Current Location:
Daniel and Pamella DeVos Center for Interprofessional Health -> 2nd Floor (DCIH)
Location Notes:
DCIH; 2nd Floor; Inside Room 205 (Library); Inside Room 205C

1,679 Days...and Counting: They Call This Pure Michigan, But We've Been Pure Poisoned.

Valerie Wojo
GVSU Collection
Digital Photography
Artworks - Height: 29" Width: 19"
Photographic print with two images, top image is of a woman wearing a pink shirt sitting on stairs of a house. Bottom image is of graffiti on the side of a bridge or tunnel. Title at the top, text between the two images.
Historical Context:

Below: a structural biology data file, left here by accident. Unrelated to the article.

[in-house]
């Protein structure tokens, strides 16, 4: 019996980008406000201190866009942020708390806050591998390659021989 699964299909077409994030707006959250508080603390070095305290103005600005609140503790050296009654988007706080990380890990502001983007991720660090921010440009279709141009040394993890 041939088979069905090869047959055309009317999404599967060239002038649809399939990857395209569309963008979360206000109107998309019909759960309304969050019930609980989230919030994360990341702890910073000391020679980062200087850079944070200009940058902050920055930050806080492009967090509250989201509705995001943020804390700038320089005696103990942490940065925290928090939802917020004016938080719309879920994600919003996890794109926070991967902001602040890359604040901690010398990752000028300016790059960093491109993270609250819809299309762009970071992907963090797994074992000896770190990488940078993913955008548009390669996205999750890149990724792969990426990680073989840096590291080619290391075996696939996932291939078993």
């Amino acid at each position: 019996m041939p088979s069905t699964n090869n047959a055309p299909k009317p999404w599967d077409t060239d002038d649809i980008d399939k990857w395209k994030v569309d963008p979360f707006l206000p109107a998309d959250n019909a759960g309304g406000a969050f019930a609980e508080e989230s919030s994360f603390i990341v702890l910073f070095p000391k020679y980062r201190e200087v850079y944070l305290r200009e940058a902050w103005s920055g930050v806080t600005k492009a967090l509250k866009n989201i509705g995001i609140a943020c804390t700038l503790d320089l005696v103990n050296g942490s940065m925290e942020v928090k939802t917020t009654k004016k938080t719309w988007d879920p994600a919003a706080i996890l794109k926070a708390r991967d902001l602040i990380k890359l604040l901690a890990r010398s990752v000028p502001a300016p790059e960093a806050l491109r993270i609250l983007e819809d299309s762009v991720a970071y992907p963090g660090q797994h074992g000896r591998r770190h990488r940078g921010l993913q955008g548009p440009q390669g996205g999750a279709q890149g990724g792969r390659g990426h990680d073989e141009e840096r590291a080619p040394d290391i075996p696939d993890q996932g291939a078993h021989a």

"As of November 2018, the people of Flint, Michigan have been without clean water for 1,679 days and counting.” “Prior to 2014, the city of Flint purchased treated water from Detroit. In hopes of saving money, the city announced that a new pipeline would be built to deliver water from Lake Huron. In the meantime, they would use the Flint River as their water source. When the switch was made, the city violated federal law by choosing not to treat the highly corrosive river water. Consequently, the water quickly ate away at the city's old pipes, bringing lead into the faucets of every Flint home. Residents unknowingly drank this poisonous water for over a year and a half (often resulting in negative health effects) before the city finally informed them of the contamination and provided them with free water bottles. The people of Flint depended on that bottled water to drink, bathe in, and cook with every day for the next three years. In April of 2018, Flint began the long process of replacing all lead pipes in the city. Water quality began to improve, and Governor Snyder called for the end of free water distribution. Since then, the infamous crisis is no longer making headline news, and many outsiders think the problem has been resolved. However, that is far from the truth.” “This series uncovers the untold stories of six individuals who have been living through this crisis for 1,679 days and counting. The effects of this man-made disaster will haunt Flint financially and environmentally for years to come. After being poisoned, neglected and forgotten, the people of Flint need their voices to be heard now more than ever." - Valeria Wojo